Calcium carbonate has many uses, as it is a commonly used material for its hardness, and it is also used for its purity. When mixed with water, it makes a great cleaning agent. Here are some of the common uses of calcium carbonate in medicines, cosmetics, food & beverages, animal feed, and many other fields.
Used a Filler and Coating Pigment
Calcium carbonate is the most extensively used mineral filler and coating pigment in the paper, plastics, paints, and coatings industries. It can also be found in inorganic building materials such as cement, wall plaster, and wallboard. The advantages of using calcium carbonate as a filler material are its low cost, compatibility with polymer systems, and ease of use. It is important to remember that calcium carbonate is hygroscopic therefore you can use proper surface treatments such as stearic acid and maleated polybutadiene to get the perfect filler and coating pigment. Therefore choosing to use calcium carbonate as a coating and filler pigment is the best decision due to its purity and you are guaranteed to produce quality materials.
Calcium carbonate is utilized as a dietary supplement. It is also used as an antacid to soothe indigestion, acid reflux, and heartburn. Some individuals exploit calcium carbonate for indications of milk acidic corrosive imbalance, ringing in the ears, waterfalls, osteoporosis, weak bones, and a familial disorder that influences the kidneys and causes over the top uric corrosive in the blood or urine.
Calcium carbonate is used in water treatment to neutralize acidic water hardness caused by high levels of hydrogen carbonate ions. This acid neutralization is crucial for safe drinking water provided by water companies, particularly in areas with a naturally acidic pH or where local geology has led to low pH runoff from coal or metal mining activities. Water treatment also increases the pH of acidic waste streams produced by tanneries, paper mills, and other industrial processes.
Used in Agriculture
Calcium carbonate uses in agriculture are vast and varied. For example, calcium carbonate is used in animal feed to supplement mineral deficiencies. It is also widely used as an acidity regulator when extracting juice from fruits such as oranges and grapefruits. Additionally, it gives the wine a sparkling appearance with minimal effect on flavor.
Used in Construction
Calcium carbonate has many applications in the construction industry. One of its most important uses is as an aggregate in concrete and mortar. It is also used in cement, asphalt, and concrete, especially for road surfacing. Calcium carbonate provides excellent adhesion, water resistance, and abrasion resistance for all construction applications.
Asphalt: The calcium carbonate in limestone rock acts as an aggregate to give asphalt a bulk volume. The filler material reduces the cost of asphalt, improves its durability, and allows it to be recycled more easily.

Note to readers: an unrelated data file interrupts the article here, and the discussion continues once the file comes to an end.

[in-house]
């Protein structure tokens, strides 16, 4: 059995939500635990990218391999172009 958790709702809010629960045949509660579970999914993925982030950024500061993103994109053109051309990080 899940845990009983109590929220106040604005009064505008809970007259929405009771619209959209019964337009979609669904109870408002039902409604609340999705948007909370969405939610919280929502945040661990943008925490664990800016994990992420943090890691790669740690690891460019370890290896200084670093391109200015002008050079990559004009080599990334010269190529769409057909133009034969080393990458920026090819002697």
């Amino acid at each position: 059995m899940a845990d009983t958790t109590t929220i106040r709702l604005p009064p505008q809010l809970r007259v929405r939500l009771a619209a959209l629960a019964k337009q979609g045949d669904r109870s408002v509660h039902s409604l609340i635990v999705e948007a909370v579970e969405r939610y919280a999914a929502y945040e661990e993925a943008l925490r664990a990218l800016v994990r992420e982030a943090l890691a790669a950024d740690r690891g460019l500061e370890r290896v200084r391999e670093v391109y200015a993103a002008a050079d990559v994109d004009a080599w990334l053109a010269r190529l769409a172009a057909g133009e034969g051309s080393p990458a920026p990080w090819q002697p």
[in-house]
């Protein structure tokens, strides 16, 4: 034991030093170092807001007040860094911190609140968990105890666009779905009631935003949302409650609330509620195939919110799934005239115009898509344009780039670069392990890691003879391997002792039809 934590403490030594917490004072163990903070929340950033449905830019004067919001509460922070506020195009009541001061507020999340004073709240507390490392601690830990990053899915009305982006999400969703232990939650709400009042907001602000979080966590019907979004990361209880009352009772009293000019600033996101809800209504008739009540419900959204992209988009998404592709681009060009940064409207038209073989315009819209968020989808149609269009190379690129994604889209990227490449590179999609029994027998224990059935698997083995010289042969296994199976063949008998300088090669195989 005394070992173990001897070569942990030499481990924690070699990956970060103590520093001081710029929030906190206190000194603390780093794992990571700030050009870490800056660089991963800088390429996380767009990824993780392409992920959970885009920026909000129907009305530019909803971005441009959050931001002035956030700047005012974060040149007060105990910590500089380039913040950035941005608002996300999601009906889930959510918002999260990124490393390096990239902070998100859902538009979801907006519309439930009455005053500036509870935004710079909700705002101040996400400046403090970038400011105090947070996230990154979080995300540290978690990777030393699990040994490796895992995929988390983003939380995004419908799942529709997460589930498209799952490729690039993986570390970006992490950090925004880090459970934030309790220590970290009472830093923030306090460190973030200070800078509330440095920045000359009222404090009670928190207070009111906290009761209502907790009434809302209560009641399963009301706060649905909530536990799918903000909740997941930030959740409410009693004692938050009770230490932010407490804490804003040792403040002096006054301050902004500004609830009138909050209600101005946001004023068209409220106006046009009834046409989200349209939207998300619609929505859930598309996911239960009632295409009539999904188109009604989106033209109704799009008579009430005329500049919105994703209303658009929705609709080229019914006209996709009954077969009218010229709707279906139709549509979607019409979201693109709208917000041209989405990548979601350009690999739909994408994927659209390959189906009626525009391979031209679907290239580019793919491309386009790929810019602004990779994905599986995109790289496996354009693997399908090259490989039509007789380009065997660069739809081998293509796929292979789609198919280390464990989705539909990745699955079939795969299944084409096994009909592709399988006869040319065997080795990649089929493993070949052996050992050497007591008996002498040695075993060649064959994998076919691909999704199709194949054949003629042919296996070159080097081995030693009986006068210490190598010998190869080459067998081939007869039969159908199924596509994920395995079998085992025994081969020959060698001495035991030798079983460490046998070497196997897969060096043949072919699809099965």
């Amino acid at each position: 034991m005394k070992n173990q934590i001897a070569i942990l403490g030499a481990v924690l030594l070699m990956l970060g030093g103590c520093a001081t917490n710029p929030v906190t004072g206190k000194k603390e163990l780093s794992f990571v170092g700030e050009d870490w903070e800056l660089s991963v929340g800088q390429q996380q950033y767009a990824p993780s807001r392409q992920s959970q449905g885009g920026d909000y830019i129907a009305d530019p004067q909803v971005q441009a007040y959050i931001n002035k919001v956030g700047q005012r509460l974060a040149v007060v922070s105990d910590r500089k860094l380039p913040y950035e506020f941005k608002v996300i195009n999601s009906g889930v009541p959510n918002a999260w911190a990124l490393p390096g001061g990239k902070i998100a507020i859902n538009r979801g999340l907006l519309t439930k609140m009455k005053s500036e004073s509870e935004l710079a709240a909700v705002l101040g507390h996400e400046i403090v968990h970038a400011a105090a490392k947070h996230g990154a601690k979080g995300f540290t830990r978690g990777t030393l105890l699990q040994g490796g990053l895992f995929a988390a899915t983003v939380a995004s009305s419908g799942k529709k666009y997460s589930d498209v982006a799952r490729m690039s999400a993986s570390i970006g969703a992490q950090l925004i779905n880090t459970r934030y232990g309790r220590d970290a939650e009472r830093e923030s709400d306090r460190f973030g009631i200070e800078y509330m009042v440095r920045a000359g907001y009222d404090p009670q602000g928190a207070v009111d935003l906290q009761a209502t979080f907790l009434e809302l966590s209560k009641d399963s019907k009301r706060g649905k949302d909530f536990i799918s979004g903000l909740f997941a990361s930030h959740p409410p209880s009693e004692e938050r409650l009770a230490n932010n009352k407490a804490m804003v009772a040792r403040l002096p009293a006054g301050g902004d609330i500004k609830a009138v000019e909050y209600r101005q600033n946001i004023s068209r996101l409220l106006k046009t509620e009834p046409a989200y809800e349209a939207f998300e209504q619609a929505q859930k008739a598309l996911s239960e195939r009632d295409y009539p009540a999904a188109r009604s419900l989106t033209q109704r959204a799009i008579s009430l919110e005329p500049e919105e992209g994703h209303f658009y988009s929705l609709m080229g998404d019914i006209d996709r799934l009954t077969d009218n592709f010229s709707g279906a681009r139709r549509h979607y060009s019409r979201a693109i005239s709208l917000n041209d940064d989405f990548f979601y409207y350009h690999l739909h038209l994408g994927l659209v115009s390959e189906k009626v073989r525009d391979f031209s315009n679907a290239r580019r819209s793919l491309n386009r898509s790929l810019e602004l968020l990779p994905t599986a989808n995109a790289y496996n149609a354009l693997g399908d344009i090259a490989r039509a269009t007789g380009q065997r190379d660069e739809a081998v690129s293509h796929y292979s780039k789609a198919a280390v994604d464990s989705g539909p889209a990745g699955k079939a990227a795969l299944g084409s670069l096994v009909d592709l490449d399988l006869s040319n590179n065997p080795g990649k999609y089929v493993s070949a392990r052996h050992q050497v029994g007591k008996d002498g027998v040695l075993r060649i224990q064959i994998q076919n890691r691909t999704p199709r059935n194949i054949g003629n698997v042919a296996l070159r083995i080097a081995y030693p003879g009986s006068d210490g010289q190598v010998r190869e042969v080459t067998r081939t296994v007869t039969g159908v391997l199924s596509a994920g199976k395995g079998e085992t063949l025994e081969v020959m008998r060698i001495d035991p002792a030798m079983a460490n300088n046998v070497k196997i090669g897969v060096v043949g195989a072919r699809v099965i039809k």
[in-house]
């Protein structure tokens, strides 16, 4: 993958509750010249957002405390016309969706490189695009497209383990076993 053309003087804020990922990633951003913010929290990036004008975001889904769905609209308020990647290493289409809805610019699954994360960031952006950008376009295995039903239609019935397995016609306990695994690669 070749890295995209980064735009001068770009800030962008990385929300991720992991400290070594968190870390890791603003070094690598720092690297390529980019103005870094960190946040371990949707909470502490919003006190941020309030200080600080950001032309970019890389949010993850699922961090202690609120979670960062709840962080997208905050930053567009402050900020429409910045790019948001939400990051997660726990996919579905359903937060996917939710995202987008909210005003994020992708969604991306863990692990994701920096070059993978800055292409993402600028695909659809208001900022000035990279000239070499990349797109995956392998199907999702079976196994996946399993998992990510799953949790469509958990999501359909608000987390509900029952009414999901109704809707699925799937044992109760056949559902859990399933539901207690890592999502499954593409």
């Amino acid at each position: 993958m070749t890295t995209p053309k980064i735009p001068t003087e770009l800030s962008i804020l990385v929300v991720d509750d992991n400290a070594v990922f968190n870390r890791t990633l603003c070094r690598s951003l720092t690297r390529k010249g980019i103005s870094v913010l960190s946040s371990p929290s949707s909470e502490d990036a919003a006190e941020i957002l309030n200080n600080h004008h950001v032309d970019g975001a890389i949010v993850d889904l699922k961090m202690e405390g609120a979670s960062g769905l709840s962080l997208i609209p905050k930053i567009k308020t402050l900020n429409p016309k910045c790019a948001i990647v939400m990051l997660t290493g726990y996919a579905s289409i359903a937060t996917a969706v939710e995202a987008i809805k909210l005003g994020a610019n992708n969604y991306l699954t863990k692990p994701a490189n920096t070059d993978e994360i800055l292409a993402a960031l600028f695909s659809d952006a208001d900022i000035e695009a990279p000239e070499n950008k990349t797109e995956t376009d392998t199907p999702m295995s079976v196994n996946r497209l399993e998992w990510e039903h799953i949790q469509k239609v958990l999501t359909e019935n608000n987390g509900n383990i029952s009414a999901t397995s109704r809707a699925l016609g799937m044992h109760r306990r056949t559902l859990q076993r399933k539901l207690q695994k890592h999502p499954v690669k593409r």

Cement: Calcium carbonate is used to make Portland cement, one of the concrete components. Ground limestone produces a whiter cement than limestone that has not been ground.
Concrete: Ground calcium carbonate can act as a filler material because of its low cost and high brightness. It can also improve some properties of the finished product. For example, when added to concrete mixes, it reduces shrinkage while increasing tensile and compressive strength.
Mortar: Calcium carbonate can be used as a mortar to render walls non-combustible and reduce shrinkage in plaster.
Calcium Carbonate can be used to fight acid rain in water systems
Calcium carbonate has been used to combat acid rain. Acid rain results from an industrial process called acid deposition, resulting from sulfur dioxide and nitrogen oxides released into the atmosphere. These compounds react with water in the atmosphere to form sulfur and nitric acids, falling back to earth as acidic precipitation. Acid deposition causes lakes and rivers to become extremely acidic, killing fish and other organisms that can’t survive in such a harsh environment. Calcium carbonate can help neutralize these acids once they are deposited in a river or lake by increasing the pH of the water.
A Source of Calcium
Calcium carbonate is added to many supplements because it provides a source of calcium that humans can easily digest. The digestive tract does not absorb whole calcium carbonate particles well. Still, when mixed with stomach acid, it breaks down into smaller particles that are more easily absorbed by the intestines.
Calcium carbonate is used in various applications, from building labs and restoration work to laying down railroad ties or making common household products like toothpaste. Its chemical properties make it an excellent candidate for all sorts of projects. Ensure that you don’t needlessly waste the substance if you can avoid it—it isn’t cheap! Remember, there are plenty of uses for calcium carbonate, so don’t throw it away so easily!